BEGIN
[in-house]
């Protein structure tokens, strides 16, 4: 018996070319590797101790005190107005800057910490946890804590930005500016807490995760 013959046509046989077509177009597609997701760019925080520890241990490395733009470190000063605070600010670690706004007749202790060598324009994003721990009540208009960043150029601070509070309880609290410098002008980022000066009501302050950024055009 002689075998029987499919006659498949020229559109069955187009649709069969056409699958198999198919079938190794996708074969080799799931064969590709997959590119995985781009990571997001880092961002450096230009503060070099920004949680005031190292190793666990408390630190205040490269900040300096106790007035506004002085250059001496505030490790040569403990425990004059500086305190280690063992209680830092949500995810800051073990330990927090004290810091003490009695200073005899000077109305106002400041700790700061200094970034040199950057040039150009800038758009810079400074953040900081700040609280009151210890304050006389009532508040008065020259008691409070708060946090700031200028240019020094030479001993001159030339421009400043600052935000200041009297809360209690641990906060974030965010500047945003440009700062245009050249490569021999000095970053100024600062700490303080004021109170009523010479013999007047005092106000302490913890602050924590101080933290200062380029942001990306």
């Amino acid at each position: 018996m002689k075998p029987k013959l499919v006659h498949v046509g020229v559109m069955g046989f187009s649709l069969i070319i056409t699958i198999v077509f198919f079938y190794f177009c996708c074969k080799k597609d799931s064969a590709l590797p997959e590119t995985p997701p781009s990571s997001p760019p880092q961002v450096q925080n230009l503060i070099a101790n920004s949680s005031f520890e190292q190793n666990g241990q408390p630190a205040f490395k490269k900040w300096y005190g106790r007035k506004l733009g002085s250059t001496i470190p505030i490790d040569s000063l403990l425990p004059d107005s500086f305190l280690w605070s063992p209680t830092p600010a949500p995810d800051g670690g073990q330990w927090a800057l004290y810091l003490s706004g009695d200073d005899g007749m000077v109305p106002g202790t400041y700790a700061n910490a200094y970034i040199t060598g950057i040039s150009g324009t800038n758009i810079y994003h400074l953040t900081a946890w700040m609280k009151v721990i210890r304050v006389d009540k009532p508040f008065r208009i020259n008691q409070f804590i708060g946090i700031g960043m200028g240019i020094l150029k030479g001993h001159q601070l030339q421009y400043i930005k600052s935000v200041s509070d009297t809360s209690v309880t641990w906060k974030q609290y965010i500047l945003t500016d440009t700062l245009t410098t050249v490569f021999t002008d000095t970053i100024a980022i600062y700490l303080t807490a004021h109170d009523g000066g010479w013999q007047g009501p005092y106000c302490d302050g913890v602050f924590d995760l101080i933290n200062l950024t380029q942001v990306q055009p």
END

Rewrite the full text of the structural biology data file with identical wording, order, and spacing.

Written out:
[in-house]
């Protein structure tokens, strides 16, 4: 018996070319590797101790005190107005800057910490946890804590930005500016807490995760 013959046509046989077509177009597609997701760019925080520890241990490395733009470190000063605070600010670690706004007749202790060598324009994003721990009540208009960043150029601070509070309880609290410098002008980022000066009501302050950024055009 002689075998029987499919006659498949020229559109069955187009649709069969056409699958198999198919079938190794996708074969080799799931064969590709997959590119995985781009990571997001880092961002450096230009503060070099920004949680005031190292190793666990408390630190205040490269900040300096106790007035506004002085250059001496505030490790040569403990425990004059500086305190280690063992209680830092949500995810800051073990330990927090004290810091003490009695200073005899000077109305106002400041700790700061200094970034040199950057040039150009800038758009810079400074953040900081700040609280009151210890304050006389009532508040008065020259008691409070708060946090700031200028240019020094030479001993001159030339421009400043600052935000200041009297809360209690641990906060974030965010500047945003440009700062245009050249490569021999000095970053100024600062700490303080004021109170009523010479013999007047005092106000302490913890602050924590101080933290200062380029942001990306």
């Amino acid at each position: 018996m002689k075998p029987k013959l499919v006659h498949v046509g020229v559109m069955g046989f187009s649709l069969i070319i056409t699958i198999v077509f198919f079938y190794f177009c996708c074969k080799k597609d799931s064969a590709l590797p997959e590119t995985p997701p781009s990571s997001p760019p880092q961002v450096q925080n230009l503060i070099a101790n920004s949680s005031f520890e190292q190793n666990g241990q408390p630190a205040f490395k490269k900040w300096y005190g106790r007035k506004l733009g002085s250059t001496i470190p505030i490790d040569s000063l403990l425990p004059d107005s500086f305190l280690w605070s063992p209680t830092p600010a949500p995810d800051g670690g073990q330990w927090a800057l004290y810091l003490s706004g009695d200073d005899g007749m000077v109305p106002g202790t400041y700790a700061n910490a200094y970034i040199t060598g950057i040039s150009g324009t800038n758009i810079y994003h400074l953040t900081a946890w700040m609280k009151v721990i210890r304050v006389d009540k009532p508040f008065r208009i020259n008691q409070f804590i708060g946090i700031g960043m200028g240019i020094l150029k030479g001993h001159q601070l030339q421009y400043i930005k600052s935000v200041s509070d009297t809360s209690v309880t641990w906060k974030q609290y965010i500047l945003t500016d440009t700062l245009t410098t050249v490569f021999t002008d000095t970053i100024a980022i600062y700490l303080t807490a004021h109170d009523g000066g010479w013999q007047g009501p005092y106000c302490d302050g913890v602050f924590d995760l101080i933290n200062l950024t380029q942001v990306q055009p």